The Edinburgh house where economist Adam Smith lived for the last twelve years of his life is on the market for £700,000, the Scotsman reported last week. Panmure House, originally built for the Earl of Panmure in 1691, is currently owned by the Edinburgh City Council and has been used in recent years as a "centre for troubled youngsters."
Professor Sir Alan Peacock told the paper "It's a disgrace that the council has agreed to dispose of a building as significant as this. It should be saved for the nation." He adds in a letter the following day "I was quoted correctly but readers may be left with the impression that I was opposed to sale to a private buyer. This is not true, though a case might be made for some restriction on its use as a building of historic interest . As your leader suggests, it would be an excellent opportunity for private initiative, perhaps with a view to promoting genuine interest in and concern for the Enlightenment tradition."
A group of economists from Edinburgh University added their voices to Peacock's, writing in a letter published yesterday that Panmure House "has important associations for anyone interested in the Scottish Enlightenment, in economics and philosophy, or in the history of Edinburgh ... The availability of Panmure House is an excellent opportunity for a new and exciting development of an historically important building near the Scottish Parliament. It would be ideal as the base for a research or policy institute for economics in Scotland. It could also serve as a study centre for Adam Smith and the Scottish Enlightenment. ... The possibility of the house being lost to the public is extremely worrying."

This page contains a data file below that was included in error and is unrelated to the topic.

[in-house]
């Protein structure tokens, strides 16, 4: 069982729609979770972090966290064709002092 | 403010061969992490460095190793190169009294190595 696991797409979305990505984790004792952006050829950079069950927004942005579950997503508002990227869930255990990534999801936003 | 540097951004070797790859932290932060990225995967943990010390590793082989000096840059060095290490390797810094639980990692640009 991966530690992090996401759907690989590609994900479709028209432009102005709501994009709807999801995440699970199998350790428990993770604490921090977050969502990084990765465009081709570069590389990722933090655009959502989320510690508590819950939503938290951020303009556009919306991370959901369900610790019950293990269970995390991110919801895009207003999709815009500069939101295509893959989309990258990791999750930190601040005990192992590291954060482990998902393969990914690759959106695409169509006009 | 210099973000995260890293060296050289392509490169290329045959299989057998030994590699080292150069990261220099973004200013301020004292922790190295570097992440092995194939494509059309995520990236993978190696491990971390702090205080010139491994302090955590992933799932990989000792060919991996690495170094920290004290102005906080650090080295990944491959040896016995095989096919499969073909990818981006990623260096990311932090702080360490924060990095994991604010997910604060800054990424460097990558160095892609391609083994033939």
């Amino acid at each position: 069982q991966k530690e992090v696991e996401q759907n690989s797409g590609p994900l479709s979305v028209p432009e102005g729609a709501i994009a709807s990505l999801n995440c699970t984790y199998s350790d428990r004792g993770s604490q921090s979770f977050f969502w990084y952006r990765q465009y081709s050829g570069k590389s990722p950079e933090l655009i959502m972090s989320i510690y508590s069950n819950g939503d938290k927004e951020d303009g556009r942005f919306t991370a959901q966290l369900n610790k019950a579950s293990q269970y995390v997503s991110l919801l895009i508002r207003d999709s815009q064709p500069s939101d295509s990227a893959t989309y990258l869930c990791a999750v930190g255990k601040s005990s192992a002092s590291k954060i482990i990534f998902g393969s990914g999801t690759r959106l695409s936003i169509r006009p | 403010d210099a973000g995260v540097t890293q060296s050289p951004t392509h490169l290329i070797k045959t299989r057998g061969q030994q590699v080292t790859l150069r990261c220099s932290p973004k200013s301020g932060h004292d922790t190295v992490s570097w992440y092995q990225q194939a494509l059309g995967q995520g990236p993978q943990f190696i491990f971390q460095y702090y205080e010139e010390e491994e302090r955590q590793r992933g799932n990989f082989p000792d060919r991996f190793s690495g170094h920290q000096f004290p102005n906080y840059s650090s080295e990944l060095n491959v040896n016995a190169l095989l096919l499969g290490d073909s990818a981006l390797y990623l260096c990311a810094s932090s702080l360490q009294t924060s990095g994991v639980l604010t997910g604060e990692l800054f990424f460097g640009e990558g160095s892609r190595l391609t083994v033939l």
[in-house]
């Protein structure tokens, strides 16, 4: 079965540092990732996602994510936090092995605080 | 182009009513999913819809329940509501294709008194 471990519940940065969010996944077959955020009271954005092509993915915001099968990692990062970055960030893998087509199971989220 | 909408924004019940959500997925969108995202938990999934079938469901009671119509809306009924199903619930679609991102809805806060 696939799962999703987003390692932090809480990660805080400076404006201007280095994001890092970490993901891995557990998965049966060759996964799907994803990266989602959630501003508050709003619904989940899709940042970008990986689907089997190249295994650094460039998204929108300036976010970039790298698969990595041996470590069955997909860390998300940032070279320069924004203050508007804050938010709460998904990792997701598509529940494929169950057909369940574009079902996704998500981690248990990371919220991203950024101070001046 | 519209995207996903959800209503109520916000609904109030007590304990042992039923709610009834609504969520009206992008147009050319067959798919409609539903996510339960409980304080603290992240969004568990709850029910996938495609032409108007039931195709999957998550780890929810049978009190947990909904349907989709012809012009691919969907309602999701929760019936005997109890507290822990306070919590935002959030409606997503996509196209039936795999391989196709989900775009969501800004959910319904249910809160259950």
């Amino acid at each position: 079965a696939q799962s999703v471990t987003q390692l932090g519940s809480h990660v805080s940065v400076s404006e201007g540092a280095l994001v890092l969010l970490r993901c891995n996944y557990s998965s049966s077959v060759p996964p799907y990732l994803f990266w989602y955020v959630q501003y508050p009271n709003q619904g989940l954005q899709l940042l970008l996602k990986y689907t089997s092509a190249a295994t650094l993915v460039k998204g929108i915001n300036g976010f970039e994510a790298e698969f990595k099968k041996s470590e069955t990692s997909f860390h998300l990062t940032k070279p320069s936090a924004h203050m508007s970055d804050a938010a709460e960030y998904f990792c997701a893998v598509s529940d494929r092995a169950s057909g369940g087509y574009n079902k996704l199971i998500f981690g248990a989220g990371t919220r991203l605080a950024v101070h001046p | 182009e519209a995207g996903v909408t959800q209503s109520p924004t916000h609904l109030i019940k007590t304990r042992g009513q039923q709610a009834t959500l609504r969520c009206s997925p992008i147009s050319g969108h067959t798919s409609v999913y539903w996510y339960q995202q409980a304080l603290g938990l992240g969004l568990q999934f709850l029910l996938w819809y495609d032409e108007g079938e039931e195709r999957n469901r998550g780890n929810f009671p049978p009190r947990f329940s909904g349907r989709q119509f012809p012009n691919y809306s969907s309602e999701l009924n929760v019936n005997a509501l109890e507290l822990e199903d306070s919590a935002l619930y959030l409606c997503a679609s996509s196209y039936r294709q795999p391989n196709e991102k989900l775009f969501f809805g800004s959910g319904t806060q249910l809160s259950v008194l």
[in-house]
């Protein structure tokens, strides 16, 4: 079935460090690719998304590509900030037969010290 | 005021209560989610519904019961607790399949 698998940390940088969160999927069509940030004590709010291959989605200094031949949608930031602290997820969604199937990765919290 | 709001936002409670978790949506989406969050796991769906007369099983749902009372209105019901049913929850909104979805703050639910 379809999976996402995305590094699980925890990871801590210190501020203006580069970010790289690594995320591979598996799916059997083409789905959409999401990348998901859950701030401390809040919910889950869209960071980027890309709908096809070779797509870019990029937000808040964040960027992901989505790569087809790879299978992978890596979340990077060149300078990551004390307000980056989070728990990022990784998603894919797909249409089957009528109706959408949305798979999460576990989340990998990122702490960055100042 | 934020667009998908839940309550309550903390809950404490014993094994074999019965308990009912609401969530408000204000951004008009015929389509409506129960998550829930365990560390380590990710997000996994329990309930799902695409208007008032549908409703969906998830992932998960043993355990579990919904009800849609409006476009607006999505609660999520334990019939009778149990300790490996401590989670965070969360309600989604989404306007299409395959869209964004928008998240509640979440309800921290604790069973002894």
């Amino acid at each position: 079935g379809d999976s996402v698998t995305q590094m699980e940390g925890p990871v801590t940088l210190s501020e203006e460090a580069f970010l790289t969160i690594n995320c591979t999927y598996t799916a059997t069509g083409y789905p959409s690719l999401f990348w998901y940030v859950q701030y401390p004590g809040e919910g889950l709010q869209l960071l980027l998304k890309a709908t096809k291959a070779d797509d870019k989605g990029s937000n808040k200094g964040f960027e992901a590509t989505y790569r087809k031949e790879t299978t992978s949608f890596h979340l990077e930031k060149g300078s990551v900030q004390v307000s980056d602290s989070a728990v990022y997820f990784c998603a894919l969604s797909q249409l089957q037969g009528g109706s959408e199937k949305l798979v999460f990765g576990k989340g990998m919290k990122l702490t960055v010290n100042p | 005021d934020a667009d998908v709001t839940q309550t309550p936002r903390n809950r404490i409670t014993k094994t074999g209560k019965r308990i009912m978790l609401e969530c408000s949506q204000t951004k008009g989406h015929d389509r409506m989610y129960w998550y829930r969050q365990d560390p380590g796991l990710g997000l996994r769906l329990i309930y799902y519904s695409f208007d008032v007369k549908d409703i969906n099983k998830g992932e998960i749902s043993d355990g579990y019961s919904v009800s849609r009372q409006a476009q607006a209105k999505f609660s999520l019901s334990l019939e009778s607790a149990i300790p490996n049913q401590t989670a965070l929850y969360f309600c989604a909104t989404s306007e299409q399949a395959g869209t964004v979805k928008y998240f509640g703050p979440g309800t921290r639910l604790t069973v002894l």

The director of the Adam Smith Institute told the press "We've thought about approaching the council about Panmure House in the past to see what we could do. I doubt we'd be able to bid for it." He added "Even if we thought we could manage to buy it, what can we do with it? Whether there are enough artefacts to make a museum that takes up a whole house is not known. But it would be nice if whoever buys it remembers him in some way and gives people something to look at."
I'll keep an eye on this one.